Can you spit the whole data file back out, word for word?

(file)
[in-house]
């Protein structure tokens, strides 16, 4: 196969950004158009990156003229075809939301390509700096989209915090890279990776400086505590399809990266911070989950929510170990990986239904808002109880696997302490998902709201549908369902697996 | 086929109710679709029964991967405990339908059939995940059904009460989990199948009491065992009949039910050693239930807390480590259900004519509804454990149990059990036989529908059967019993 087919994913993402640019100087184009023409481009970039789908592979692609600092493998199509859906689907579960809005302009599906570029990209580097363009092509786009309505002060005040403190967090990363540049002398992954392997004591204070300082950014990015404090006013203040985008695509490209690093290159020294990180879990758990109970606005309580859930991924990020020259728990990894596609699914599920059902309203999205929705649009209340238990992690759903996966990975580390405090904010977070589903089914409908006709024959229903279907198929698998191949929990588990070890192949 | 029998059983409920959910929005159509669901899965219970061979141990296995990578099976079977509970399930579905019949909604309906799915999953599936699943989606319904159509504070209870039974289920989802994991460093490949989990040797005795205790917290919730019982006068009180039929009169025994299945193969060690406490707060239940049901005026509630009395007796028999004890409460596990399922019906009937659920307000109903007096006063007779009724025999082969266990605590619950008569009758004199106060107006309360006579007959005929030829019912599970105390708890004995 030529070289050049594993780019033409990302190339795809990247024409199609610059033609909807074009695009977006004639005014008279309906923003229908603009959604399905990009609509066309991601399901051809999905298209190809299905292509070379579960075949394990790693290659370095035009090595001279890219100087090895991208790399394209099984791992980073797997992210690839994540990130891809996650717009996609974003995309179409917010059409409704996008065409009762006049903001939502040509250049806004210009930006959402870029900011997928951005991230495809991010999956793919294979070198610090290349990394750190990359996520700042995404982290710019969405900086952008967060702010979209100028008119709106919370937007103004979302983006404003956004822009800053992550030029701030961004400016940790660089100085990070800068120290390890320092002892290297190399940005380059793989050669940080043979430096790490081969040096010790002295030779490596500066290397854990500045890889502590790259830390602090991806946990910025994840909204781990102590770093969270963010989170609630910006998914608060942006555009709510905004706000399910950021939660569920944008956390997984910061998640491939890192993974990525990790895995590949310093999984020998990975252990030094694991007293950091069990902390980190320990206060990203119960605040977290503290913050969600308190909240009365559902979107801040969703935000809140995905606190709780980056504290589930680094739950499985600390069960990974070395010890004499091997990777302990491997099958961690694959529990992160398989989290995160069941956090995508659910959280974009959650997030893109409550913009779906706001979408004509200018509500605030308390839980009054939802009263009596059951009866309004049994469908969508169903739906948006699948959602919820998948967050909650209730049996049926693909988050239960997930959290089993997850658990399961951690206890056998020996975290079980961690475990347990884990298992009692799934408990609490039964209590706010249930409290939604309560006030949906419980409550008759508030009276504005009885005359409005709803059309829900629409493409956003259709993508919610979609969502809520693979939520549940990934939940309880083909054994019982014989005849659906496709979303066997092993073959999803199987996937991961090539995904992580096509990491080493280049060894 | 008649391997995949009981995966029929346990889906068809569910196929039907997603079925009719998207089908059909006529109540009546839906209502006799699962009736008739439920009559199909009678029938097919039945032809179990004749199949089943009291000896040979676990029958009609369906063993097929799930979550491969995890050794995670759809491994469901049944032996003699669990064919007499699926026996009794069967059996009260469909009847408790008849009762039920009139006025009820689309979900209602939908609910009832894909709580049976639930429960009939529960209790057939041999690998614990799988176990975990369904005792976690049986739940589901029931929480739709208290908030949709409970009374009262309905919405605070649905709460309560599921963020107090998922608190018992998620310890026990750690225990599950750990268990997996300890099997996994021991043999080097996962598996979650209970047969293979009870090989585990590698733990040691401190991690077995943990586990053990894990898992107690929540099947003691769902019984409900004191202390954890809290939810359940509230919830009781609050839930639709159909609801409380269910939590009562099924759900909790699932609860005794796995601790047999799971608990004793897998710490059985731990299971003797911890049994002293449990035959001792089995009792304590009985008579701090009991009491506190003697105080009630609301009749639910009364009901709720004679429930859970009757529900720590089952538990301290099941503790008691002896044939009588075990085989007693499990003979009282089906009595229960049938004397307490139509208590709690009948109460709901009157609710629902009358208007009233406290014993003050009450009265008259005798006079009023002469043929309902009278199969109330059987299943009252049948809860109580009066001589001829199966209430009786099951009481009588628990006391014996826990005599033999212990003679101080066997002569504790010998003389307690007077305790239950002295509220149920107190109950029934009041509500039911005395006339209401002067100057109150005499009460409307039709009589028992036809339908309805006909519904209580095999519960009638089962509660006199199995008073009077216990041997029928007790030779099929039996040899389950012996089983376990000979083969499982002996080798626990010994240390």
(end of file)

[in-house]
């Protein structure tokens, strides 16, 4: 196969950004158009990156003229075809939301390509700096989209915090890279990776400086505590399809990266911070989950929510170990990986239904808002109880696997302490998902709201549908369902697996 | 086929109710679709029964991967405990339908059939995940059904009460989990199948009491065992009949039910050693239930807390480590259900004519509804454990149990059990036989529908059967019993 087919994913993402640019100087184009023409481009970039789908592979692609600092493998199509859906689907579960809005302009599906570029990209580097363009092509786009309505002060005040403190967090990363540049002398992954392997004591204070300082950014990015404090006013203040985008695509490209690093290159020294990180879990758990109970606005309580859930991924990020020259728990990894596609699914599920059902309203999205929705649009209340238990992690759903996966990975580390405090904010977070589903089914409908006709024959229903279907198929698998191949929990588990070890192949 | 029998059983409920959910929005159509669901899965219970061979141990296995990578099976079977509970399930579905019949909604309906799915999953599936699943989606319904159509504070209870039974289920989802994991460093490949989990040797005795205790917290919730019982006068009180039929009169025994299945193969060690406490707060239940049901005026509630009395007796028999004890409460596990399922019906009937659920307000109903007096006063007779009724025999082969266990605590619950008569009758004199106060107006309360006579007959005929030829019912599970105390708890004995 030529070289050049594993780019033409990302190339795809990247024409199609610059033609909807074009695009977006004639005014008279309906923003229908603009959604399905990009609509066309991601399901051809999905298209190809299905292509070379579960075949394990790693290659370095035009090595001279890219100087090895991208790399394209099984791992980073797997992210690839994540990130891809996650717009996609974003995309179409917010059409409704996008065409009762006049903001939502040509250049806004210009930006959402870029900011997928951005991230495809991010999956793919294979070198610090290349990394750190990359996520700042995404982290710019969405900086952008967060702010979209100028008119709106919370937007103004979302983006404003956004822009800053992550030029701030961004400016940790660089100085990070800068120290390890320092002892290297190399940005380059793989050669940080043979430096790490081969040096010790002295030779490596500066290397854990500045890889502590790259830390602090991806946990910025994840909204781990102590770093969270963010989170609630910006998914608060942006555009709510905004706000399910950021939660569920944008956390997984910061998640491939890192993974990525990790895995590949310093999984020998990975252990030094694991007293950091069990902390980190320990206060990203119960605040977290503290913050969600308190909240009365559902979107801040969703935000809140995905606190709780980056504290589930680094739950499985600390069960990974070395010890004499091997990777302990491997099958961690694959529990992160398989989290995160069941956090995508659910959280974009959650997030893109409550913009779906706001979408004509200018509500605030308390839980009054939802009263009596059951009866309004049994469908969508169903739906948006699948959602919820998948967050909650209730049996049926693909988050239960997930959290089993997850658990399961951690206890056998020996975290079980961690475990347990884990298992009692799934408990609490039964209590706010249930409290939604309560006030949906419980409550008759508030009276504005009885005359409005709803059309829900629409493409956003259709993508919610979609969502809520693979939520549940990934939940309880083909054994019982014989005849659906496709979303066997092993073959999803199987996937991961090539995904992580096509990491080493280049060894 | 008649391997995949009981995966029929346990889906068809569910196929039907997603079925009719998207089908059909006529109540009546839906209502006799699962009736008739439920009559199909009678029938097919039945032809179990004749199949089943009291000896040979676990029958009609369906063993097929799930979550491969995890050794995670759809491994469901049944032996003699669990064919007499699926026996009794069967059996009260469909009847408790008849009762039920009139006025009820689309979900209602939908609910009832894909709580049976639930429960009939529960209790057939041999690998614990799988176990975990369904005792976690049986739940589901029931929480739709208290908030949709409970009374009262309905919405605070649905709460309560599921963020107090998922608190018992998620310890026990750690225990599950750990268990997996300890099997996994021991043999080097996962598996979650209970047969293979009870090989585990590698733990040691401190991690077995943990586990053990894990898992107690929540099947003691769902019984409900004191202390954890809290939810359940509230919830009781609050839930639709159909609801409380269910939590009562099924759900909790699932609860005794796995601790047999799971608990004793897998710490059985731990299971003797911890049994002293449990035959001792089995009792304590009985008579701090009991009491506190003697105080009630609301009749639910009364009901709720004679429930859970009757529900720590089952538990301290099941503790008691002896044939009588075990085989007693499990003979009282089906009595229960049938004397307490139509208590709690009948109460709901009157609710629902009358208007009233406290014993003050009450009265008259005798006079009023002469043929309902009278199969109330059987299943009252049948809860109580009066001589001829199966209430009786099951009481009588628990006391014996826990005599033999212990003679101080066997002569504790010998003389307690007077305790239950002295509220149920107190109950029934009041509500039911005395006339209401002067100057109150005499009460409307039709009589028992036809339908309805006909519904209580095999519960009638089962509660006199199995008073009077216990041997029928007790030779099929039996040899389950012996089983376990000979083969499982002996080798626990010994240390």